Monday, December 23, 2013

Pageantry In Church?

Being very interested in history, I have long intended to watch the classic 1934 movie directed by the great Leni Riefenstahl depicting the annual Nuremberg NAZI Party convention, considered by many to be the greatest (and most notorious) propaganda film ever made. Today I had time to sit down and watch that enthralling work, and greatly enjoyed the narration provided in the digitized 2000 edition by Anthony R. Santoro, Ph.D., at that time Distinguished Professor of History and President Emeritus of Christopher Newport University, Newport News, Virginia.
In was while watching “Triumph Of The Will” that Dr. Santoro made mention of the NAZI Party’s frequent use of flags and standards, remarking about facts that were new to me.  For example, I had not known that the famous architect for Adolph Hitler, a man named Albert Speer, took a leading role in producing the party rallies in Nuremberg, and created the concept that he termed “the sea of flags,” with thousands of swastika flags carried to great effect.  However, it was a second remark he made that intrigued me and dredged up old memories, when he pointed out that Hitler’s use of standards was copied from Italian Fascist dictator Benito Mussolini, who had been in power since 1922, and who himself had copied the use of standards from the legions of the Imperial Roman Army.
I think it was 1999 that I attended a meeting of pastors in Southern California where I observed for the first time that I remember in a church the presentation of a pageant of some kind by the host church, featuring standards of the type I had only previously observed in Greek Orthodox churches.  Several months later I attended another meeting of pastors in the state of Colorado, where I once more saw a pageant that made prominent a number of standards.  Finally, when several months had once more passed, I attended yet another meeting of church pastors in the state of Tennessee, where I observed a pageant and display of standards.  This provoked me to approach the director of the program to ask him about the pageant and the standards. He was effusive about the entire subject, volunteering that his idea for the pageant and standards came from a large conference he had attended in Virginia, but that the original concept had come from an Assembly of God church in Brooklyn, whose music director had copied it from a Greek Orthodox church.
Pageantry.  What role does pageantry play in most contemporary churches?  I am afraid pageantry plays an ever increasing role in churches in American culture.  However, questions need to be asked about the proper place of pageantry in Christian worship.  We can understand the importance of pageantry to Imperial Rome, to Mussolini’s Fascist state in Italy, to Hitler’s NAZI Germany, and even to our own military and political arenas.  Pageantry is how you impress people, rally people, motivate the masses, and generate enthusiasm for a team, be it a baseball or football team, a rifle platoon, or a construction crew.
The issue raised in my own mind and heart, however, is the place of pageantry in Christian worship.  After all, we see no pageantry associated with any aspect of the Virgin Birth of Christ, an important point to make at this Christmas time of year.  To be sure, the angels burst forth in a paean of praise, “Glory to God in the highest, and on earth peace, good will toward men,” but their only audience were the shepherds who had been keeping watch over their flocks by night. It was hardly anything like pageantry.  How about when the wise men from the East arrived? No pageantry there, either.  As a matter of fact, throughout the entire life of the Lord Jesus Christ here on earth, from His birth to His resurrection, the only pageantry on display was the pageantry associated with Roman occupation and the muted pageantry the Romans allowed in connection with Temple worship.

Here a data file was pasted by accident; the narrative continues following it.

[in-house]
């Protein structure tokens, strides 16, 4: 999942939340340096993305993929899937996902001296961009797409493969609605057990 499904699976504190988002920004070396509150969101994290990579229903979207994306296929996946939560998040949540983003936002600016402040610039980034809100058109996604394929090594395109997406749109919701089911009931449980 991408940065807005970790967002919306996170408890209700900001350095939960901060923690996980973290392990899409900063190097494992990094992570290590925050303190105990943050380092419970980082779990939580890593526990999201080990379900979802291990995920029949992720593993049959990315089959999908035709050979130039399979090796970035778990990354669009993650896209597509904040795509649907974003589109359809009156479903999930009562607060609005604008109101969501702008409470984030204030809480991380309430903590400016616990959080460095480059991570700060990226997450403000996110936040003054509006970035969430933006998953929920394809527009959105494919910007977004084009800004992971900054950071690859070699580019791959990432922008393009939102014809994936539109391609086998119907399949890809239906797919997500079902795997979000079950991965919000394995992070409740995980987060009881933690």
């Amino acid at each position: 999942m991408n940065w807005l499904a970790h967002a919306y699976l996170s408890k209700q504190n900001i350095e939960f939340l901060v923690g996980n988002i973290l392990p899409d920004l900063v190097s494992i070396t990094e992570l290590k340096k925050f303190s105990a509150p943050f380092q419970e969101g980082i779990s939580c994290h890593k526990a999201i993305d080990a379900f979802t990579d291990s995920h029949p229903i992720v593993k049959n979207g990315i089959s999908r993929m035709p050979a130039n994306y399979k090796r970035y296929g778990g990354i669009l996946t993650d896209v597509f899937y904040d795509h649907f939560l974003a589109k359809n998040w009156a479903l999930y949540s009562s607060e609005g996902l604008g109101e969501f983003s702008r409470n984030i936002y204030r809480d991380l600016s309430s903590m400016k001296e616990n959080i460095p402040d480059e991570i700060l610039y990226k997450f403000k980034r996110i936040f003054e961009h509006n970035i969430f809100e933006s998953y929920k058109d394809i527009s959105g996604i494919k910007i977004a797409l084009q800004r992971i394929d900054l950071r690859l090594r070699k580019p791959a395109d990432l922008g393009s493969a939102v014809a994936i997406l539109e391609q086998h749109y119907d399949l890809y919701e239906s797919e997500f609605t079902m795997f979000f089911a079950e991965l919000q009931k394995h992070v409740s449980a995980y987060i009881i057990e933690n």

The point that I make is that pageantry occupied no place in anything remotely Christian until Constantine merged state and church and the pageantry of Imperial Rome was adopted by what came to be the Roman Catholic Church, and which is presently seen in the ritualized worship of the Roman Catholic Church, the Russian, Greek, and Armenian Orthodox Churches, the Coptic Church in Africa, and those Protestant churches that are so much wed to formalism.  Sadly, however, pageantry is flooding back into gospel preaching congregations and wreaking havoc.
How so?  Though there will someday be great pageantry associated with proper worship of the Savior, beginning with the majestic procession of His magnificent return in power and great glory (Revelation 19.11 ff), pageantry in Christian worship is not at present sanctioned in scripture, for a significant reason.  The just live by faith.  Pageantry, however, exposes people to a sensory assault that greatly distracts from any possibility of communicating or receiving a faith-based message.  Therefore, whenever a ministry becomes devoted to pageantry, there will be a corresponding diminishing of its focus on those doctrines and proclamations that foster faith.
          After all, if Imperial Rome did it, if Mussolini did it, if Hitler did it, and if the Roman church, the Orthodox churches, and the Coptic churches do it, how spiritual can it be?  Methinks we should be so jealous for the Lord that we seek those encouragements and blessings that derive from the preaching of God’s Word, the singing of God’s praise, the testimonies of God’s people, and the fruit that real ministry produces.  Let us not settle for being emotionally moved by pageantry.  It is a poor substitute for the blessings of God.